Your camera can be either digital or a film-type, but it must be able to keep its shutter open for a time exposure. And of course, it must also be on a tripod or supported in some other manner that keeps it rock solid during the time that the shutter is open. Otherwise, the scene will be blurred.

Some cameras have a limit to the length of time that the shutter will remain open, often no more than a few seconds, while others have a setting that permits you to keep the shutter open as long as you would like. Three seconds is about the minimum for effective painting with light. If your camera permits only short time-exposures, you will need to be very quick with the flashlight, shining it smoothly and speedily over the entire area to be illuminated.

One advantage to keeping the exposure time short is that your model will probably not move noticeably. As exposure times increase beyond, say, four or five seconds, most people will move slightly or perhaps just blink. Shining the light on the model's face at the beginning will eliminate concerns about blinking, since the exposure of the face will already have been made when the eyes close and open.


CHOOSE A POSE THAT CAN BE MAINTAINED

Posing is a factor to bear in mind when painting with light. The model must be able to maintain the pose without moving during the entire time that the shutter is open and the exposure is being made.

Poses where the model is strained or has to balance on one foot, for example, may cause body movement that the camera will record as a blur. However, a pose that solidly places the model in an easy-to-maintain position, such as the pose shown in the picture at right, helps to ensure that there will be no movement. Note: This picture also shows something you should avoid when painting with light, and that is shining the actual light source towards the camera. The curved streak of light that crosses the model's foot is the flashlight.

Choose a pose that the model can hold for several seconds.
Choose a pose that the model can hold for several seconds.

This picture was deliberately taken to show the dynamics of painting with light. The models are absolutely motionless while the photographer or an assistant paints them with light from a small flashlight.
This picture was deliberately taken to show the dynamics of painting with light. The models are absolutely motionless while the photographer or an assistant paints them with light from a small flashlight.

The picture at left shows a "painting with light" session taking place. The models are stock still in poses they can hold for several seconds while the photographer moves a small flashlight that is aimed at them to "paint" them with light. You can see the flashlight's wriggly trail.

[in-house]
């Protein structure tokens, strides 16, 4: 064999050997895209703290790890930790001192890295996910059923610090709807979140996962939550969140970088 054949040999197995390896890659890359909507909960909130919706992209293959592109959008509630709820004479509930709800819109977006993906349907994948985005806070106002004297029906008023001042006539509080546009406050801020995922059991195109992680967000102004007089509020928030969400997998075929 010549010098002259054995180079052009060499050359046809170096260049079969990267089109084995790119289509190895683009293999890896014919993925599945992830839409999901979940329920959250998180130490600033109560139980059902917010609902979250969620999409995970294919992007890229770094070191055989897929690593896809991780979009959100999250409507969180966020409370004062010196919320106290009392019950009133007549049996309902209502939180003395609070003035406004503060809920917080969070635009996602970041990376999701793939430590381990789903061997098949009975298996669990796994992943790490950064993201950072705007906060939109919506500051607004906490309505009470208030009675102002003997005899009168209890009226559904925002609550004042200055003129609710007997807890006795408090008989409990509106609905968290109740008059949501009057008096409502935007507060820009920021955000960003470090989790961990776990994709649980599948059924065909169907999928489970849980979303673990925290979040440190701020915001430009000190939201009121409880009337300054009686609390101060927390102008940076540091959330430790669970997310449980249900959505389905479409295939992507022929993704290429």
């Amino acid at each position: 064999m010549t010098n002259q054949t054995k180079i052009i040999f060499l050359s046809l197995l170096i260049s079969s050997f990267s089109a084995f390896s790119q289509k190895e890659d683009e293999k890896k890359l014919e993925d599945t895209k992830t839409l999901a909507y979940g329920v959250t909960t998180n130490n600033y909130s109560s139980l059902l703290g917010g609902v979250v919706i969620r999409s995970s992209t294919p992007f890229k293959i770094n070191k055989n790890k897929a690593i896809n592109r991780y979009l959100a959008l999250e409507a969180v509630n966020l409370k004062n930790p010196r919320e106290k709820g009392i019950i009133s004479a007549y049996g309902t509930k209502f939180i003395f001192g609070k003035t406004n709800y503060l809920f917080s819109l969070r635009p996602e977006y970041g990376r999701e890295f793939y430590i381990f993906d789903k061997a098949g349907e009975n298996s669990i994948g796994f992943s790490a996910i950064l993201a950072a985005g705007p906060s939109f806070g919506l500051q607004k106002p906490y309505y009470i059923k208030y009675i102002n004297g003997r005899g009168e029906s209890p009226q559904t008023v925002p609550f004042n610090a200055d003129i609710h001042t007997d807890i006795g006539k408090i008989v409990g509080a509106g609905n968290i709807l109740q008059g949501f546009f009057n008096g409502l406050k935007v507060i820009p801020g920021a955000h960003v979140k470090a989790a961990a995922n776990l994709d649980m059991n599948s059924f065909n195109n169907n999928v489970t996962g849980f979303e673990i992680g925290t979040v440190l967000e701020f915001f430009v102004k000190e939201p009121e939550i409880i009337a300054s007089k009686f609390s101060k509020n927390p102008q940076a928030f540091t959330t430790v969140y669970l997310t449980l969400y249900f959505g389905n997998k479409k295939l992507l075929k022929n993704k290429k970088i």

A light screen over a studio window, out of camera range on the right, was partially opened to permit just enough light to shine on the photographer to expose him for this picture. Otherwise, you would not see the photographer, because none of the light would fall on him. (That secondary light source actually creates a pleasant rim-lighting effect on the right-hand model's legs.)

You will note that the sides of the models' bodies facing the camera are largely in shadow. This is because the flashlight shone down on them from directly above, top-lighting them. Compare this picture with the one below.


In the image at right, the models were illuminated by a flashlight washed over them from in front, creating greater overall subject lighting, but a somewhat flat look. This is not surprising. Frontal lighting generally shows less three-dimensionality in subjects, and the resulting pictures are usually less dramatic and less-interesting. We recommend you avoid shining the flashlight at your subject from the camera position unless you deliberately want this look.

At the top of this page, we state that painting with light is "easy (sort of)". What do we mean by "sort of"? Well, painting with light really is easy to do, however getting really great results every time is not. But, as you practice, and carefully note the effects of changes you make and as you make adjustments for them, you will find it does indeed get easier to turn out quality pictures more often using this technique.

Lighting the models from the front and from roughly their height washed them with a fairly even overall light.
Lighting the models from the front and from roughly their height washed them with a fairly even overall light.
Further information...

Light as a background

Riding a broom at night

Write your subject's name in light